Escaping the Hurt for a Few Hours

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It was all right to watch the Raiders and Chargers, to check in on Tiger Woods at the Australian Open, to find out what was happening with Virginia Tech-Georgia Tech.

It was all right to get away from the hurt.

The world of sport had been changed, pummeled, humbled, embarrassed, but that didn't mean we couldn't still be interested in the shots and scores, interested in the games.

You couldn't blame ESPN for its wall-to-wall coverage of the tragedy at Penn State, and tragedy is the accurate description. With its numerous channels, with its Eastern time zone bias, with its longtime apotheosis of Joe Paterno, the constant analysis and commentary was understandable.

So was our need to escape.

Nothing will be the same again at Penn State, maybe not in college football.

The pain will linger. The disbelief will last. As former player after elected official after insightful observer made us aware, often as in the cases of Robert Smith and Jay Bilas quite eloquently.

Sport in theory is the antidote to society, to the grim news of bankruptcy and job losses and inhuman acts. Sport provides balance.

But suddenly we're imbalanced, reading about unspeakable acts by a former coach, listening to explanations of why leaders who should have known better hid from responsibility.

On the screen, we saw another wave from Paterno. Another shot of Jerry Sandusky ducking into the back seat of a police car. Another question of how this could have happened. We heard another reference to the children who were abused.

Was Joe going to coach? Yes. Then no. Was Mike McQueary going to be on the sideline? Yes. Then no. Should Penn State drop the game that has been its identification? No. Then ... no.

It hasn't been so much boring as numbing. Over and over. People doing what they are paid to do, thoroughly, almost too thoroughly. More on the Penn State scandal? Not for a while, thank you.

There were no guilt feelings in switching to the Golf Channel, where Tiger Woods - and isn't it ironic now how his scandal compared with the one at Penn State is a laugh? - was making birdies like it was 2001, not 2011.

Or in switching to college football, where the two Techs, Virginia and Georgia, battled closely before the Hokies emerged with the victory.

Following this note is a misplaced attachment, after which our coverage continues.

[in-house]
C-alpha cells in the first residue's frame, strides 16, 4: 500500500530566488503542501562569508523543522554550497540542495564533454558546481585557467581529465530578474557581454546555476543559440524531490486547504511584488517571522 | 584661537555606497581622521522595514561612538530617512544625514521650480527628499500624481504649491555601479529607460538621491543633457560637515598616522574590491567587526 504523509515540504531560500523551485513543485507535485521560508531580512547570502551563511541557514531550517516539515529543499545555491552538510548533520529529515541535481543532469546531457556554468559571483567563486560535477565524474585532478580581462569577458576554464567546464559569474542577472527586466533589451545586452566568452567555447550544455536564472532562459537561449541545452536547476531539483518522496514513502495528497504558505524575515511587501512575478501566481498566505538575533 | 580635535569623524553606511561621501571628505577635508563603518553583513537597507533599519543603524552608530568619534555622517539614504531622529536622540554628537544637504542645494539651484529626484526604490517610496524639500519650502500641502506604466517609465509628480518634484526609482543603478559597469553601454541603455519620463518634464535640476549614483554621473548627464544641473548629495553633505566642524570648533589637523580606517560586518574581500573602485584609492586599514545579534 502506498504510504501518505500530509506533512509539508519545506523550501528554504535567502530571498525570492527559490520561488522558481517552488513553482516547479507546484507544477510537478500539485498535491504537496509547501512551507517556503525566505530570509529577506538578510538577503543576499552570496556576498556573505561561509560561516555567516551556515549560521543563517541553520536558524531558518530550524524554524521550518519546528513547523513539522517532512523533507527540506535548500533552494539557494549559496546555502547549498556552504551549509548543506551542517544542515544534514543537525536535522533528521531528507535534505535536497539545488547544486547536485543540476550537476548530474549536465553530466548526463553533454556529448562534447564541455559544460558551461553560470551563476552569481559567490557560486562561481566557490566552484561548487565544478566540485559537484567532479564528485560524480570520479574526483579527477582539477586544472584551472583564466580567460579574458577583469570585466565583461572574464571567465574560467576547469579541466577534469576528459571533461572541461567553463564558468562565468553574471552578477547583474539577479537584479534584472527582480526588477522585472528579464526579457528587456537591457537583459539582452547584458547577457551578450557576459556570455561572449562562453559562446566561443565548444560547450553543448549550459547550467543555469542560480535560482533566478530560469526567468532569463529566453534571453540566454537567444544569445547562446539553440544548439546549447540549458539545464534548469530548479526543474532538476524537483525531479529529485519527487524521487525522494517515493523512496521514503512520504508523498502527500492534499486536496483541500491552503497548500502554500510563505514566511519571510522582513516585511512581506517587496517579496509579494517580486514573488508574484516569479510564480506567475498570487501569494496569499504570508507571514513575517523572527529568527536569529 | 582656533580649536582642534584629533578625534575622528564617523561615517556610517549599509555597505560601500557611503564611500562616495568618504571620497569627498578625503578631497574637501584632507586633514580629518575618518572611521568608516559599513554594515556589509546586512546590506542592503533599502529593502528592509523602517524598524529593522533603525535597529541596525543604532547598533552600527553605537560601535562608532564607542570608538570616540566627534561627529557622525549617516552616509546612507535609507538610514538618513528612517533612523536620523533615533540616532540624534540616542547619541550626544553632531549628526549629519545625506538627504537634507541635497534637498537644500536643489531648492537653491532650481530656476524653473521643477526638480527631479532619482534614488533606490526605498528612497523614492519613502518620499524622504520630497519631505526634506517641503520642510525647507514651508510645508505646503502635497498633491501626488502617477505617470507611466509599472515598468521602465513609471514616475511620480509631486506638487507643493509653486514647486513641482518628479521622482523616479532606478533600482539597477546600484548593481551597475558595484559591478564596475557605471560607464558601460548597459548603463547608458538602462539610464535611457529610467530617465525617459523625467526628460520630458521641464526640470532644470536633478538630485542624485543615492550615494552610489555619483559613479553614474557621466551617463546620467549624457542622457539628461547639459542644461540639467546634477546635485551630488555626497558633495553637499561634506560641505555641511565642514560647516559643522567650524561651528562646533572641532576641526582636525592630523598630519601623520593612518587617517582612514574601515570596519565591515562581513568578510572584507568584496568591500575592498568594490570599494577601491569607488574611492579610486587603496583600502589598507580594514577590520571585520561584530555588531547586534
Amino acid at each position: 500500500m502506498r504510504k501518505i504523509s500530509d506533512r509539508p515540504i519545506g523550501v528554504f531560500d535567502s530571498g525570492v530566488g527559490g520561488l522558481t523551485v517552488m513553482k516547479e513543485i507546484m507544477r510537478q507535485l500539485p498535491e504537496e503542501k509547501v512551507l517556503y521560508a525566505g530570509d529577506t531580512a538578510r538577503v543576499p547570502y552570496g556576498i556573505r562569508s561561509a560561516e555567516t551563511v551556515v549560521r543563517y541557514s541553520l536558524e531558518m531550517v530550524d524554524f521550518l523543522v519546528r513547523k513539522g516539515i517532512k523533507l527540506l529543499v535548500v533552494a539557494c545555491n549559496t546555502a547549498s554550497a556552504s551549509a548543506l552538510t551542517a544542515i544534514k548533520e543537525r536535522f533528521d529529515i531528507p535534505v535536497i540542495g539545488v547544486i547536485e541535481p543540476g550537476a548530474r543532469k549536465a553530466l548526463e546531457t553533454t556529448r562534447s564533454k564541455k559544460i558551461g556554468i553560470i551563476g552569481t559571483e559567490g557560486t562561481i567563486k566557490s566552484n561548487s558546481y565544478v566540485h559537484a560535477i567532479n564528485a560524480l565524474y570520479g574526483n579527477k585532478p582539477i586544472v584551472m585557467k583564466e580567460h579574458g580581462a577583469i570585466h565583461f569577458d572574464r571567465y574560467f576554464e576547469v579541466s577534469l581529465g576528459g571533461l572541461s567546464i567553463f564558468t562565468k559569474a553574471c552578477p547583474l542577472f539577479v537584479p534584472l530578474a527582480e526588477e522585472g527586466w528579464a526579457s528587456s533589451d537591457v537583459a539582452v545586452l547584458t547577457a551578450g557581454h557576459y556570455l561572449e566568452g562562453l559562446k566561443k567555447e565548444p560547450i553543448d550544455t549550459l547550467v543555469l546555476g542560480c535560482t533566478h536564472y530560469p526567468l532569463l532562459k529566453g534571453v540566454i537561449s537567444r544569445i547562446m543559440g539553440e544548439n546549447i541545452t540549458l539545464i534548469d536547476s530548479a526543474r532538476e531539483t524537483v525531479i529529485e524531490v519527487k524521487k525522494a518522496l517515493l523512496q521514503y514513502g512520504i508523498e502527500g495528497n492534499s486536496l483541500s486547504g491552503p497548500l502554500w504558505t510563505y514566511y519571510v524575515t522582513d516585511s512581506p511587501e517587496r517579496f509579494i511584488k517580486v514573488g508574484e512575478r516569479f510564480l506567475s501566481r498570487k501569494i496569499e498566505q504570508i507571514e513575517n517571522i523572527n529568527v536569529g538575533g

Or in switching to the Raiders taking apart the Chargers, Carson Palmer looking very much like a quarterback whom you would want to trade two first-rounders to obtain. Nice deal, Raiders.

The golf, the football would end in the briefest of time. The agony at Penn State will persist, and so will the coverage. So will the accusations.

Tom Bradley replaces Paterno as coach "with a heavy heart,'' which is about all he could say.

The vice chairman of Penn State's Board of Trustees, John Surma, tells us, "The university is much larger than its athletic teams.'' To a point. Across the land, however, Penn State is football, championship football.

Events shape perception. Had Jerry Sandusky not been part of the program, the sordid tale would not have been linked to football. Now, properly or not, the link will be impossible to dissolve.

"The past several days have been absolutely terrible for the entire Penn State community,'' said Surma.

There isn't much we haven't seen through the years. There isn't much we haven't experienced. After a while, we're reduced to head shakes and sighs - hurricanes, earthquakes, tornadoes, shootings, again and again.

The elements, like those conceived in a mystery novel, are all present this time: a famous coach, a respected university, a deviate whose actions went unpunished, a student body divided in its loyalty to a man and an educational institution.

It's a story we would expect on CNN, but because of those involved and the connection to our passion for sports, needed to be embraced by ESPN.

A sports network felt compelled to tell that story as it would the story about Penn State playing Nebraska, which it will Saturday.

There was no lack of respect for ESPN's excellent work, just a wearying lack of attention by some of the audience, including myself. What we saw at midnight Wednesday was repeated at 9 a.m. Thursday. All one could think of was: Now what?

Now real, live action from across the Pacific, where Tiger and Dustin Johnson were swinging away on green grass under a blue sky.

Now real, live action from San Diego, where the AFC West lead was on the line and the Raiders were on the ball, winning, 24-17.

We got away for an evening, from the gloom, the disillusionment. In truth, we'll never get away. What took place at Penn State will haunt forever.

As a reporter since 1960, Art Spander is a recipient of the Dick McCann Memorial Award -- given for his long and distinguished career covering professional football -- and a spot in the Pro Football Hall of Fame. He's also honored with the Lifetime Achievement Award by the PGA of America. His columns appear in RealClearSports on Wednesdays and Fridays.

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